The comparison to the dog is excellent because animals know how to respond to their emotions. When my ex-roommate had a cat, I was often freaked out by the kitten because he was so insane. But my friend later told me that kittens practice being startled, they practice being cats. The kitten had an innate understanding of its Cat-ness. Pretty much anyone who owns a cat, understands how cat-like it is. How cats bring in prey as a present, or climb really tall places – cats never forget that they are cats. They don’t know how to act any other way.

How does this pertain to the human complexity of emotions? Humans don’t know or understand what creates or maintains humanity. Humans have forgotten who and what they are. So humans get wrapped up in each other’s stories because they don’t know what else they’re supposed to do. At their base, humans are living fearfully without any conscious awareness of what they’re doing. Look at the world: people cheering over the death of one man, people killing animals as a form of entertainment, the raping of women and children, the complete and total disregard for human life. What about this is complex? It’s fear and it’s primitive. And humans are primitive because they, unlike cats, don’t know who or what they are. So they get caught up in each other’s stories, in what those stories mean, in trying to decipher, create or destroy their emotions.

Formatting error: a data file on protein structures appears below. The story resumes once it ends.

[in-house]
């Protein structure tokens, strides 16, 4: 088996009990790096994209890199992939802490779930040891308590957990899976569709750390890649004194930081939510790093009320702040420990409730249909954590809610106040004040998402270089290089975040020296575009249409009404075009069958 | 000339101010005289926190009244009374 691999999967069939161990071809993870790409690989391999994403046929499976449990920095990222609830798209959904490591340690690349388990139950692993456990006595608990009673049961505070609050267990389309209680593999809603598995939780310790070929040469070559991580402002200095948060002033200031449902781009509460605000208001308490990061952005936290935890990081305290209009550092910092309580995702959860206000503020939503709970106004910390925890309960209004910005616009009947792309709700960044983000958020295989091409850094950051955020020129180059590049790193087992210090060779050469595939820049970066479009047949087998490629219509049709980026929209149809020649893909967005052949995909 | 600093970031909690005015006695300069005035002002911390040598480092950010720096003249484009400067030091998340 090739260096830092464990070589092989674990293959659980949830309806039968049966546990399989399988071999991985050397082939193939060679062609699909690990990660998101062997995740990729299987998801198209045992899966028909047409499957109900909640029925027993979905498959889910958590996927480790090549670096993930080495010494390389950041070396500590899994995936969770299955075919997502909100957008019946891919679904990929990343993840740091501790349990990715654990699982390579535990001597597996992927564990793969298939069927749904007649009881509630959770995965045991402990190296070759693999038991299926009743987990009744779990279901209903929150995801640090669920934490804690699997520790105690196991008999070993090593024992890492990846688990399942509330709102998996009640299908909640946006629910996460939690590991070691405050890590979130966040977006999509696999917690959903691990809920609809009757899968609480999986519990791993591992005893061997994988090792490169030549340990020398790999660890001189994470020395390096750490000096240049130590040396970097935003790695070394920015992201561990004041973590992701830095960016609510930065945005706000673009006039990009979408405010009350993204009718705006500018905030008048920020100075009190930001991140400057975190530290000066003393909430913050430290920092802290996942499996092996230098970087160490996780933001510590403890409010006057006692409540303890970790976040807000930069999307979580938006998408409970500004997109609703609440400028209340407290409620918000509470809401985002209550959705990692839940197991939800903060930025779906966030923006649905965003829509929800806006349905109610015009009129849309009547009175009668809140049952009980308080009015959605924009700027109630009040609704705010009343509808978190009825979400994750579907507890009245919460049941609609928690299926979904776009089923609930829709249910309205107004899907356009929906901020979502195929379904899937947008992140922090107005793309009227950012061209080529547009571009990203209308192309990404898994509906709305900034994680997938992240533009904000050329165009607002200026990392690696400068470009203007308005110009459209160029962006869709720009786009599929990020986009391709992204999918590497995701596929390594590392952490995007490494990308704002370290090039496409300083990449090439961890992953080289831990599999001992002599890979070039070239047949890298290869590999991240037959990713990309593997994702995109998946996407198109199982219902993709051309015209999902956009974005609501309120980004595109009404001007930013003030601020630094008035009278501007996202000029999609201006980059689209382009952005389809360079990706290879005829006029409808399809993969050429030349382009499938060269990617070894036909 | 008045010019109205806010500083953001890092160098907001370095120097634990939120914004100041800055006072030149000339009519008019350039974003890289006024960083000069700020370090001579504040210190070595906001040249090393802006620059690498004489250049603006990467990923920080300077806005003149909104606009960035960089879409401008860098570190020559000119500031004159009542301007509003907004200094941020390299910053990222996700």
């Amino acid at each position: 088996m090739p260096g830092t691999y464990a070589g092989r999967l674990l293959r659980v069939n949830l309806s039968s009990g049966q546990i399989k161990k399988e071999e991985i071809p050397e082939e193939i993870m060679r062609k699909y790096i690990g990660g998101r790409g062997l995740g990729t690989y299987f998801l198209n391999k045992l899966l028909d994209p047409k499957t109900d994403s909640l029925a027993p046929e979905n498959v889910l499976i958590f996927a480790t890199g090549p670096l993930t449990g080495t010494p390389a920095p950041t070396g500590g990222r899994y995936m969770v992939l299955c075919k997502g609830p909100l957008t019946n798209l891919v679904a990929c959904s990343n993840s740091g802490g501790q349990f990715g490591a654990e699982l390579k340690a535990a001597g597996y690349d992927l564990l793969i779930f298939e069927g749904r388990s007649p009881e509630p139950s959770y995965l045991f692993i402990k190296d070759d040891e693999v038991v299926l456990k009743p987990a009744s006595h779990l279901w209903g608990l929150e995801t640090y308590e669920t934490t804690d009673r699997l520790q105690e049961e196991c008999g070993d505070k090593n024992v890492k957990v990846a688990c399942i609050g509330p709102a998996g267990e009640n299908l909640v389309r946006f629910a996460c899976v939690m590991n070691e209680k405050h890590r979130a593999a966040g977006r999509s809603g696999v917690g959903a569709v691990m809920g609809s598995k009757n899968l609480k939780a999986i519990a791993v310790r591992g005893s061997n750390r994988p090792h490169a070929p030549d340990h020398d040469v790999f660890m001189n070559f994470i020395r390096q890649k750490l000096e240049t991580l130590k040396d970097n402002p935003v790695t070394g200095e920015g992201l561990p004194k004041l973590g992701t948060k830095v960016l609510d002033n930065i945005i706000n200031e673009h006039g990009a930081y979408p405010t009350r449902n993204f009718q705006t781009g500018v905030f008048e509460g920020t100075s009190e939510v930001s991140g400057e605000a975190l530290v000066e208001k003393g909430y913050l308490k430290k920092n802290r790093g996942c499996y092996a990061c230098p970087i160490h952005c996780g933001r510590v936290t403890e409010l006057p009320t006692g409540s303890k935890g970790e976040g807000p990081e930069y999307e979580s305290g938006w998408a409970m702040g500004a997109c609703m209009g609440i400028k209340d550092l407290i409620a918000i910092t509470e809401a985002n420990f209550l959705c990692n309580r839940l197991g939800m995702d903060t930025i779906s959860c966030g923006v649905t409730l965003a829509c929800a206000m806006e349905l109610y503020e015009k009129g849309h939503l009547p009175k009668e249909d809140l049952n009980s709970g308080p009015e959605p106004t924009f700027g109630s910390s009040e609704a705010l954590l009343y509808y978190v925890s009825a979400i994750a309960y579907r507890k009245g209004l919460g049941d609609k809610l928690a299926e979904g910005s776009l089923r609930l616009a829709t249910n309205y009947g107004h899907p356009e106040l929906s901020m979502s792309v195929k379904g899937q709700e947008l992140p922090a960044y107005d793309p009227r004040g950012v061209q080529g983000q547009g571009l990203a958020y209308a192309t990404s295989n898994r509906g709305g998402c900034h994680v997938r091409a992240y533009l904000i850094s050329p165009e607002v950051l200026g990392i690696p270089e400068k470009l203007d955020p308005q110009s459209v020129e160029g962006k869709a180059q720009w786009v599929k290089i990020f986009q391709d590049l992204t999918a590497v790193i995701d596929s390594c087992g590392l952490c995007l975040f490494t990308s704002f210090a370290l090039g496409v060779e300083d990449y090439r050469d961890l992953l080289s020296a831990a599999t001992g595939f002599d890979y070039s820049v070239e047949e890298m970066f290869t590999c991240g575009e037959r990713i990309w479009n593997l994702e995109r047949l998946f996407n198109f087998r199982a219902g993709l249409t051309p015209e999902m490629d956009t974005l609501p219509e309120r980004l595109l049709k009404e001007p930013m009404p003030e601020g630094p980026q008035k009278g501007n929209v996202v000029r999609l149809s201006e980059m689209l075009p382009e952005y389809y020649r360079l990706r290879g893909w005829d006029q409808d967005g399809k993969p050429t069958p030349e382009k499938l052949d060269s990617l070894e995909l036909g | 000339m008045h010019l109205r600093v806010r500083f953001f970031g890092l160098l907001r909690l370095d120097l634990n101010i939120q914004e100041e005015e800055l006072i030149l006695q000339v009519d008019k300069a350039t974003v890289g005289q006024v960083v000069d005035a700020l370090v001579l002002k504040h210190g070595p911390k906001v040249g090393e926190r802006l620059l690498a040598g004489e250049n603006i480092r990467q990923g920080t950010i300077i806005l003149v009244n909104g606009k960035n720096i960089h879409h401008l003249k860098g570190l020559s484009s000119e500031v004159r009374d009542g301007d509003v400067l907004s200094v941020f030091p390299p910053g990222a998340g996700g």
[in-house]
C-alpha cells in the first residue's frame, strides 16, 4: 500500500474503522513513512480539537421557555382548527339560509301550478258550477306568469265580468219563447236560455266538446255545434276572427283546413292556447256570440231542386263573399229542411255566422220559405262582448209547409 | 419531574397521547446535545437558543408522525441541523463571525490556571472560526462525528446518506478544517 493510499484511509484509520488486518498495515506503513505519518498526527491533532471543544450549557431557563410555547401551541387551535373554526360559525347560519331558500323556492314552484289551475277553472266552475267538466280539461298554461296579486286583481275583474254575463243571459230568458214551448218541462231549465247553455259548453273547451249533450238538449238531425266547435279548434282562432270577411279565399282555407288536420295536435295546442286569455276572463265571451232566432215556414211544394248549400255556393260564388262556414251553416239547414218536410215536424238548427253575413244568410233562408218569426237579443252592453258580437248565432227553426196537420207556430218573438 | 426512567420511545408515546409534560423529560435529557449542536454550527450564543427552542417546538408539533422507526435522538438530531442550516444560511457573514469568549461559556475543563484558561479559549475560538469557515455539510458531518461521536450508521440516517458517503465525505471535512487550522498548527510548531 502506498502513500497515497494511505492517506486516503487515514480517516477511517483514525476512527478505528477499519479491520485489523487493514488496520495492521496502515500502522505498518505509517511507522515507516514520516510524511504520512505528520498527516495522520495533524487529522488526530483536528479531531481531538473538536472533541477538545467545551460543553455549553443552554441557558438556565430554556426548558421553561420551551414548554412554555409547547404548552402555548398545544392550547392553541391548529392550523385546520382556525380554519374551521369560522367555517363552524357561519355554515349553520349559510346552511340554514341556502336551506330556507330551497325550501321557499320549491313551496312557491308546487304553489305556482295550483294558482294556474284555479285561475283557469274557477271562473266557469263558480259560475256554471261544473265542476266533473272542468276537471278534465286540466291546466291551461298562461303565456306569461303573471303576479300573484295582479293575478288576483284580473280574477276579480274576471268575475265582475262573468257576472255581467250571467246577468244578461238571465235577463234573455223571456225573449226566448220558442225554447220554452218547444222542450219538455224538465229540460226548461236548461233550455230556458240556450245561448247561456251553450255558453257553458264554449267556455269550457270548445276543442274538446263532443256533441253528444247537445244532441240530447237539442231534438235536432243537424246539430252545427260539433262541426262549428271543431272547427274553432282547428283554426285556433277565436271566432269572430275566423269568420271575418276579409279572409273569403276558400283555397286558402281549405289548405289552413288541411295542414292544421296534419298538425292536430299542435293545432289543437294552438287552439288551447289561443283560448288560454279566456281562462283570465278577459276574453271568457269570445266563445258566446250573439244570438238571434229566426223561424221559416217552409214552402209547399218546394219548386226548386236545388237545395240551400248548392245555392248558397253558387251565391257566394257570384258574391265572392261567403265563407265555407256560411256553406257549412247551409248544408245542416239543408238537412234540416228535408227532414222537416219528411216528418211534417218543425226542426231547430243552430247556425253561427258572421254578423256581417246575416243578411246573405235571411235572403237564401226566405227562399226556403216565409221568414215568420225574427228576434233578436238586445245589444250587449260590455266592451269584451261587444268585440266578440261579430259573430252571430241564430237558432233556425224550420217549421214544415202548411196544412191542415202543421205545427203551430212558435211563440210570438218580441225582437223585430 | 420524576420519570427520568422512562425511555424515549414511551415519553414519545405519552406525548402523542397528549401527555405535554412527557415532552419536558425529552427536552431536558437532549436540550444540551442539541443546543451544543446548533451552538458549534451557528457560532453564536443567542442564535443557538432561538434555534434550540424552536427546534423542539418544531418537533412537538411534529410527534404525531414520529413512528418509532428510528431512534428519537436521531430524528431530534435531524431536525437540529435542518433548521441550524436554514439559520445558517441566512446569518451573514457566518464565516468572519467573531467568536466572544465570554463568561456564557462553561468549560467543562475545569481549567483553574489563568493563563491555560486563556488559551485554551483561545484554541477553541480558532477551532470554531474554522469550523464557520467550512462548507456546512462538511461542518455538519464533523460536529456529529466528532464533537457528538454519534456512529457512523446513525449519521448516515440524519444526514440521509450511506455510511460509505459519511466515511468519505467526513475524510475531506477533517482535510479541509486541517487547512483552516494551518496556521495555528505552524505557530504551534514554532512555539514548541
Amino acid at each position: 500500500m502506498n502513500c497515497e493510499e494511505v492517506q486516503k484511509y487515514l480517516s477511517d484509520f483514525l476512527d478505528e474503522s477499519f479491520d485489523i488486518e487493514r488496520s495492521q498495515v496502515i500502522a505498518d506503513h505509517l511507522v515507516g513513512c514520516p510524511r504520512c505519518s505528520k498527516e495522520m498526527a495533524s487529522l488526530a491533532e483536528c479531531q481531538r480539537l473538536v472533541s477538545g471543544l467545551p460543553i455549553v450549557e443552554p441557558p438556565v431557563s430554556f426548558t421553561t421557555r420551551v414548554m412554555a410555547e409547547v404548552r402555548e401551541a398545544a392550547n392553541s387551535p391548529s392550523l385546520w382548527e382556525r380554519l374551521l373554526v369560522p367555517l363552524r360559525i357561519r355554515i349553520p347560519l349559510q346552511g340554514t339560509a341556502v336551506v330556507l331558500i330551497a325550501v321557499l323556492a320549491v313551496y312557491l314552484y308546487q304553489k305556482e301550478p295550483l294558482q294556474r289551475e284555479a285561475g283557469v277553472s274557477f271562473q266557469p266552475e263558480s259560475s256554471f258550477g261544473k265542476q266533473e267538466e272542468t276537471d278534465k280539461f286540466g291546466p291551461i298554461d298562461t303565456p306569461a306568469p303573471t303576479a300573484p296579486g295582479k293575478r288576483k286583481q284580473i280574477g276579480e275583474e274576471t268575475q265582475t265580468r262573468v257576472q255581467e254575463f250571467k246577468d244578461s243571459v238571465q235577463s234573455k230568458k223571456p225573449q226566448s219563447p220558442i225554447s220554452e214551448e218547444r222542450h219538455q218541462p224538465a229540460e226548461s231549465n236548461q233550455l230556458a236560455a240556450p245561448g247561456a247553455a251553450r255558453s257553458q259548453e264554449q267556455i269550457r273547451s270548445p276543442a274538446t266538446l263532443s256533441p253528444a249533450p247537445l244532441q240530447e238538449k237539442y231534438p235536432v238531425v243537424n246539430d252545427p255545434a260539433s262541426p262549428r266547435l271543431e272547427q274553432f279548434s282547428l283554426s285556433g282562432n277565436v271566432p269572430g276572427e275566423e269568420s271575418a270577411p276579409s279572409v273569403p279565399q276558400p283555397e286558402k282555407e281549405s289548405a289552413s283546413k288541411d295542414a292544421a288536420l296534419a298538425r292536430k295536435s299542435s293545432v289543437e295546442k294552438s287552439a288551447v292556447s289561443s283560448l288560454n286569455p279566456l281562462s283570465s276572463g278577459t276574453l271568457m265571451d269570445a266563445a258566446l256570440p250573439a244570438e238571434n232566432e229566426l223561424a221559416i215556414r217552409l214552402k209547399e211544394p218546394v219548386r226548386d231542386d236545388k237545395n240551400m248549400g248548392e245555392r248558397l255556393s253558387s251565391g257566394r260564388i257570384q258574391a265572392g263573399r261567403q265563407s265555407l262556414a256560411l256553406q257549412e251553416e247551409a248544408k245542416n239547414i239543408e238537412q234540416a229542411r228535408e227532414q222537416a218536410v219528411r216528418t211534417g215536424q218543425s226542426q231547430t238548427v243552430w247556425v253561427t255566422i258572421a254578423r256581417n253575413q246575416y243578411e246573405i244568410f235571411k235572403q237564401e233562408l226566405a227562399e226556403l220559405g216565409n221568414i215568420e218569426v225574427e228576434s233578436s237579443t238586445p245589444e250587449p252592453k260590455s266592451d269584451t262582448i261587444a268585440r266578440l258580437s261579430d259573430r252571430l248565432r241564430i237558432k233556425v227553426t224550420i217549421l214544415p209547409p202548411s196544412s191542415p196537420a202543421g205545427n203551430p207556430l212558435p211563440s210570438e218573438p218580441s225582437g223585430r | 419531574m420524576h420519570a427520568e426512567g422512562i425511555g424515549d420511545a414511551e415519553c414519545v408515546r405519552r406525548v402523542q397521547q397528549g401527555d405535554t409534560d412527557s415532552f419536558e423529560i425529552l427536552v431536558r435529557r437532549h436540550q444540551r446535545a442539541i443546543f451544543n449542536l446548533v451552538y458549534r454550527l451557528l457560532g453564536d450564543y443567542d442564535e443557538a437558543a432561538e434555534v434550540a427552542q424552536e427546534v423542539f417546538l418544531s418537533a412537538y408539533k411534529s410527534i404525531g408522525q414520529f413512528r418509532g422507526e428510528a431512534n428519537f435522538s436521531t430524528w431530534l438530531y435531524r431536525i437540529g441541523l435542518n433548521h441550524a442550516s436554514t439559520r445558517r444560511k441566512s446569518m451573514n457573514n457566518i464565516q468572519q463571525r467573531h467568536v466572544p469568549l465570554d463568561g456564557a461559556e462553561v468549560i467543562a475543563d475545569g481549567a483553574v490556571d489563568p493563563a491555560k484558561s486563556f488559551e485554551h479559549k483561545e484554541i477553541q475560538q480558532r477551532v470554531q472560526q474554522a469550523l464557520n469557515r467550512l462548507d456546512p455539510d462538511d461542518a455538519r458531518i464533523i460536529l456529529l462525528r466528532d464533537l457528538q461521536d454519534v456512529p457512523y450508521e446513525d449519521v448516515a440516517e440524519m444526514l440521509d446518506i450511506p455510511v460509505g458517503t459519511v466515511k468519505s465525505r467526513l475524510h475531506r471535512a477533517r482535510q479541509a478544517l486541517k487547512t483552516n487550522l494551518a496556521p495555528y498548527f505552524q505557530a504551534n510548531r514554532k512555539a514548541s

In my view, humans are the most primitive organisms living on this planet.

“But the point is, what I’m trying to say here, is a blog isn’t all of your identity, as people sometimes mistakenly believe.”

Yeah, I totally agree. And I must admit, I definitely end up doing this myself. It’s difficult for me to keep in mind that people are more than their blogs, and have LIVES and stuff when they’re not blogging. A blog is not the entirety of someone’s existence; I don’t know why I have such a difficult time keeping this in mind. o.O

“we sometimes read a blog like a book and take it in its context, forgetting that there’s so much more, that the characters keep living — that we keep living.”